Canadian Occupational Projection System (COPS)
Search for Occupational Projection Summaries (2019-2028)
The current COPS projections were completed in 2019, well before the 2020 COVID-19 outbreak that resulted in exceptional and abrupt economic and labour market disruptions in Canada as well as abroad. However, the focus of the COPS projections is on long-term trends in occupational labour markets, not on short-term developments. At the moment, these long-term trends are not expected to be affected markedly by the COVID-19 outbreak as its impacts are generally foreseen to be temporary.
Note: The projections were developed for 293 occupational groupings that cover the entire workforce, using the 2016 National Occupational Classification (NOC). For additional information on these groupings, please visit the COPS Occupational Groupings' Definition. For more information about the methodology used to assess each occupation, please click here.
Search Result : Technical occupations in architecture, drafting, surveying, geomatics (2250)
- Occupational Outlook
- Occupations in this Group
- Architectural technologists and technicians (2251)
- Industrial designers (2252)
- Drafting technologists and technicians (2253)
- Land survey technologists and technicians (2254)
- Technical occupations in geomatics and meteorology (2255)
- Skill Type
- Natural and applied sciences and related occupations
- Skill Level
- Occupations usually require college or vocational education or apprenticeship training.
- Employment in 2018
- Median Age of workers in 2018
- 40.1 years old
- Estimated Median Age of Retirement in 2018
- 65 years old
In order to determine the expected outlook of an occupation, the magnitude of the difference between the projected total numbers of new job seekers and job openings over the whole projection period (2019-2028) is analyzed in conjunction with an assessment of labour market conditions in recent years. The intention is to determine if recent labour market conditions (surplus, balance or shortage) are expected to persist or change over the period 2019-2028. For instance, if the analysis of key labour market indicators suggests that the number of job seekers was insufficient to fill the job openings (a shortage of workers) in an occupational group in recent years, the projections are used to assess if this situation will continue over the projection period or if the occupation will move towards balanced conditions.
After being stable over the past 10 years, employment in this occupational group increased faster than average over the 2016-2018 period, recording most of the growth in 2018. As a result, the unemployment rate decreased, falling below its own historical norms and the national average. The number of unemployed workers per job vacancy also decreased during the period, but the decrease and level were in line with the national average. In fact, the job vacancy rate (the number of job vacancies as a proportion of total demand) remained below the national average in each of the past 3 years. Hence, the analysis of key labour market indicators suggests that the number of job seekers was sufficient to fill the job openings in this occupational group over the 2016-2018 period.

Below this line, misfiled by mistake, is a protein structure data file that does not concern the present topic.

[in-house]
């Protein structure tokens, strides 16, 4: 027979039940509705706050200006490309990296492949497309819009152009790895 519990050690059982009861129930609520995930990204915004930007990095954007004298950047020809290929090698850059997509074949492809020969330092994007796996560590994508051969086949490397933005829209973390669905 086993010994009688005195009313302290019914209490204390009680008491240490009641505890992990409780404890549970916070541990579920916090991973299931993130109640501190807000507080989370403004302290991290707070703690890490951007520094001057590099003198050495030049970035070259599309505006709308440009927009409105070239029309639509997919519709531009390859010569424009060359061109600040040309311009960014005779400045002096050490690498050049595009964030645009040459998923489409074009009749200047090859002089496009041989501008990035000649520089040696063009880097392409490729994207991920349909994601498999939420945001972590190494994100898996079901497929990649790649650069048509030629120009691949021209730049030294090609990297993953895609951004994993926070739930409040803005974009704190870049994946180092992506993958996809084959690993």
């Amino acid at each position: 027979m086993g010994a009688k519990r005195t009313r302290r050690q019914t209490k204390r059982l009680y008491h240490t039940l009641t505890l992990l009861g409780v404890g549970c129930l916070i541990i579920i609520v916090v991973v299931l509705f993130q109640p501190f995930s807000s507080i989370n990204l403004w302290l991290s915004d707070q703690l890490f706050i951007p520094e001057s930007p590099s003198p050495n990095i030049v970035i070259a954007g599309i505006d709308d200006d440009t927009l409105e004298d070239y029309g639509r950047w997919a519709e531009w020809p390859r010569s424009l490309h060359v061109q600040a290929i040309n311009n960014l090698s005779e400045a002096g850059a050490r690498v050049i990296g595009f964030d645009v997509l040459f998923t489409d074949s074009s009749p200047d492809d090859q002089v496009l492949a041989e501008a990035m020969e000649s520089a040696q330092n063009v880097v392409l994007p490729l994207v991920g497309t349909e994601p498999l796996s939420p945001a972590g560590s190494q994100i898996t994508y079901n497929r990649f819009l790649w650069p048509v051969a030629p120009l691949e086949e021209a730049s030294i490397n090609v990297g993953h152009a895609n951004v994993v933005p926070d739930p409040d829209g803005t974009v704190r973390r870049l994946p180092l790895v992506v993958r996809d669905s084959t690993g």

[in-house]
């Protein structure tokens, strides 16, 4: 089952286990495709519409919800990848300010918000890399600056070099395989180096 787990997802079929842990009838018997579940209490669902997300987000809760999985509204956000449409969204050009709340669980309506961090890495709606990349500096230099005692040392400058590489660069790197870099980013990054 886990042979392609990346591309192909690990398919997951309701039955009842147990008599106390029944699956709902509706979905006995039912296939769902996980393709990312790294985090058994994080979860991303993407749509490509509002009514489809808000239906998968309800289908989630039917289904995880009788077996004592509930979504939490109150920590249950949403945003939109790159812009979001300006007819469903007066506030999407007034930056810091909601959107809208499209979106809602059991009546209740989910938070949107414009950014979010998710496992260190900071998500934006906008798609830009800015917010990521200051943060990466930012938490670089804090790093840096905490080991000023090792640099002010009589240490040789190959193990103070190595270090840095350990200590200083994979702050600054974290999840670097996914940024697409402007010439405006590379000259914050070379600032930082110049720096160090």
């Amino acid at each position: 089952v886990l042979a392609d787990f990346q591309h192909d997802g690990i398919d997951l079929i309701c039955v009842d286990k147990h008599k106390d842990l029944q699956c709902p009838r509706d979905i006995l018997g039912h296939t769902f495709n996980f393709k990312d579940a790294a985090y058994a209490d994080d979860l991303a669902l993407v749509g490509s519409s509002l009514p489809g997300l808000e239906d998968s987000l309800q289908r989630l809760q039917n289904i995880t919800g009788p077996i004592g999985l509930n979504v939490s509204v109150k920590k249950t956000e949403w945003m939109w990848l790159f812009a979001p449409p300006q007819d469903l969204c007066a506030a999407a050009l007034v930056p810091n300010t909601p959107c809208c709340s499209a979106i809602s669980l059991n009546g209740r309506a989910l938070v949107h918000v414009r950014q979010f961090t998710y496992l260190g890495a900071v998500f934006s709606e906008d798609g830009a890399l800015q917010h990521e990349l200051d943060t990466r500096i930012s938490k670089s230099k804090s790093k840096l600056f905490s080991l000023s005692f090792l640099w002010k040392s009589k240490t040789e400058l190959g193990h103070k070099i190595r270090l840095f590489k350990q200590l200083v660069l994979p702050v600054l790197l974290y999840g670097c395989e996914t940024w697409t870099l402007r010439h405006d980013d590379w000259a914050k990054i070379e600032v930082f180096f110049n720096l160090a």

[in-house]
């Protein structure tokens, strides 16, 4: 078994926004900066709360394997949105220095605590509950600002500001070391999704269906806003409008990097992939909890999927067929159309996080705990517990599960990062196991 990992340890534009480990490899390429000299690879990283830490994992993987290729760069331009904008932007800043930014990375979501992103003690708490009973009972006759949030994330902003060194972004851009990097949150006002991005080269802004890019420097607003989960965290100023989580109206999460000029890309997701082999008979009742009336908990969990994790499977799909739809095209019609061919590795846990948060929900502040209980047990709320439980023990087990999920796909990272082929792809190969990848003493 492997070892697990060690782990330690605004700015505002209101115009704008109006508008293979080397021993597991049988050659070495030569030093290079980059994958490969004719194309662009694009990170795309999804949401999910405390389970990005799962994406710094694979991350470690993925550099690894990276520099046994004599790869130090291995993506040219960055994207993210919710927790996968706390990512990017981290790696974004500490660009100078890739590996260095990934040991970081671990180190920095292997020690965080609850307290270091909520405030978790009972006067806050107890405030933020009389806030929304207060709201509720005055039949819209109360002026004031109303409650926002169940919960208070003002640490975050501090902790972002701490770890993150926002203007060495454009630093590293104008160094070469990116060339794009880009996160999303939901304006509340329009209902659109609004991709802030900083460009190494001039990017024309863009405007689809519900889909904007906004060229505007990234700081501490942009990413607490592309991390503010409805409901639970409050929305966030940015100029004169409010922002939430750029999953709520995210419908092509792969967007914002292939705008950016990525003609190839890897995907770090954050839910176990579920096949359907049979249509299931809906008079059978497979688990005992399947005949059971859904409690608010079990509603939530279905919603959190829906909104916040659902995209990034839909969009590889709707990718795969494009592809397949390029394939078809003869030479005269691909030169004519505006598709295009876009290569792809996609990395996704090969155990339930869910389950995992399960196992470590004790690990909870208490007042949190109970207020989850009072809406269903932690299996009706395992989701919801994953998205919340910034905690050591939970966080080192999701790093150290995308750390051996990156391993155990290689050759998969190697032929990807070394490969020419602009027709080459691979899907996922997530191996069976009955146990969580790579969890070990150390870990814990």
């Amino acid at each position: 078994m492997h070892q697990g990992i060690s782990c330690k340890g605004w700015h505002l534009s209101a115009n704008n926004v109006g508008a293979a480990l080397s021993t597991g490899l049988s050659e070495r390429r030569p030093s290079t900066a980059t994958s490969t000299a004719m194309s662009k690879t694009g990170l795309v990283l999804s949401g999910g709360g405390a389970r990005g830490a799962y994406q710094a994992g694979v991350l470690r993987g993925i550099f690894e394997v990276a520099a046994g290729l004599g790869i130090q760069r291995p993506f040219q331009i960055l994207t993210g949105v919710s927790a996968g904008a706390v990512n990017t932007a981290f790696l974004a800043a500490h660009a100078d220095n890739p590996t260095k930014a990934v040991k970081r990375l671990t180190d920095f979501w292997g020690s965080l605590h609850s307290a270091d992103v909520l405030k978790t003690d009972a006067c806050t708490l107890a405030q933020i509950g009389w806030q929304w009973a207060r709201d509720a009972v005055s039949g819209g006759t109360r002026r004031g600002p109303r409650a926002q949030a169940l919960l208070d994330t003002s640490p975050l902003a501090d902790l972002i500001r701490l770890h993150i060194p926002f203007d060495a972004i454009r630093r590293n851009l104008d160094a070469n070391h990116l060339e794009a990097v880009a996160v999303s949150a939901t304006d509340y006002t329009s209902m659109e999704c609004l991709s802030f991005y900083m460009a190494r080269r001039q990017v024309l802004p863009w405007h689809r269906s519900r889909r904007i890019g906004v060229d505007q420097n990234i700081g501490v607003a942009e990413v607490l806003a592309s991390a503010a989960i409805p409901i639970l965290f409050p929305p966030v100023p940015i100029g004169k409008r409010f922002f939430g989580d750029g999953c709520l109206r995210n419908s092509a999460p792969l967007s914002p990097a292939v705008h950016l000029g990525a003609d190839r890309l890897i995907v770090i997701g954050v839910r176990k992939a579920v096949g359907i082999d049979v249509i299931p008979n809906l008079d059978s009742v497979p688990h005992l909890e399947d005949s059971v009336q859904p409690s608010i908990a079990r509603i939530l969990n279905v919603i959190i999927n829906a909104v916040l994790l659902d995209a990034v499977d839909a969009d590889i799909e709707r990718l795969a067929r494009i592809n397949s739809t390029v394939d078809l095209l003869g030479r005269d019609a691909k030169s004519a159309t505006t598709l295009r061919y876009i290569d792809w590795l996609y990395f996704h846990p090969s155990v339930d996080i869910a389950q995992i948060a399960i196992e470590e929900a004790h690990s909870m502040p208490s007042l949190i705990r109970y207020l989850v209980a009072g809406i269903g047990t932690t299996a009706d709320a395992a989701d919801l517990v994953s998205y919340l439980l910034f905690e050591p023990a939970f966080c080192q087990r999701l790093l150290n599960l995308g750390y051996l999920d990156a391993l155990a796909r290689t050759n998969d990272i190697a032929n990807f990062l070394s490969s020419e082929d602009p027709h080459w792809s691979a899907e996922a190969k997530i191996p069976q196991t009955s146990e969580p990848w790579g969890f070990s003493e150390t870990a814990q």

Over the period 2019-2028, the number of job openings (arising from expansion demand and replacement demand) for Technical occupations in architecture, drafting, surveying, geomatics are expected to total 17,100, while the number of job seekers (arising from school leavers, immigration and mobility) is expected to total 38,400 .
Although this occupational group has had a balanced market in recent years, projected job seekers are expected to be substantially higher than job openings, creating a surplus of workers over the 2019-2028 period. The majority of job openings are projected to arise from employment growth and retirements. Retirements are expected to account for about 59% of total job openings, a proportion that is similar to the average of all occupations. As these workers tend to be younger than average, and tend to retire at an later age, the retirement rate is expected to be lower than the average of all occupations. Over the projection period, employment is expected to grow at a rate slightly lower than the average. This occupational group, which previously received much of its growth support from the construction industry, is projected to benefit from the recovery of the manufacturing sector to create new jobs during the projection period, particularly by the optimization of manufacturing processes in favour of productivity. The construction industry is projected to make a smaller contribution to employment growth, mainly due to the slowdown in residential investment growth.
With regard to labour supply, school leavers are expected to account for the majority of job seekers. A considerable number of immigrants are expected to continue entering this occupational group. Foreigners in this occupational group coming from countries with a free trade agreement with Canada might be eligible to work in Canada, simplifying their entry and permanency in the country. Finally, a significant number of workers are expected to seek work in this occupation from other related occupations, contributing to the expected surplus.
Projection of Cumulative Job Openings and Job Seekers over the Period of 2019-2028
|Other Replacement Demand:||1,800||11%|
|Projected Job Openings:||17,100||100%|
|Projected Job Seekers:||38,400||100%|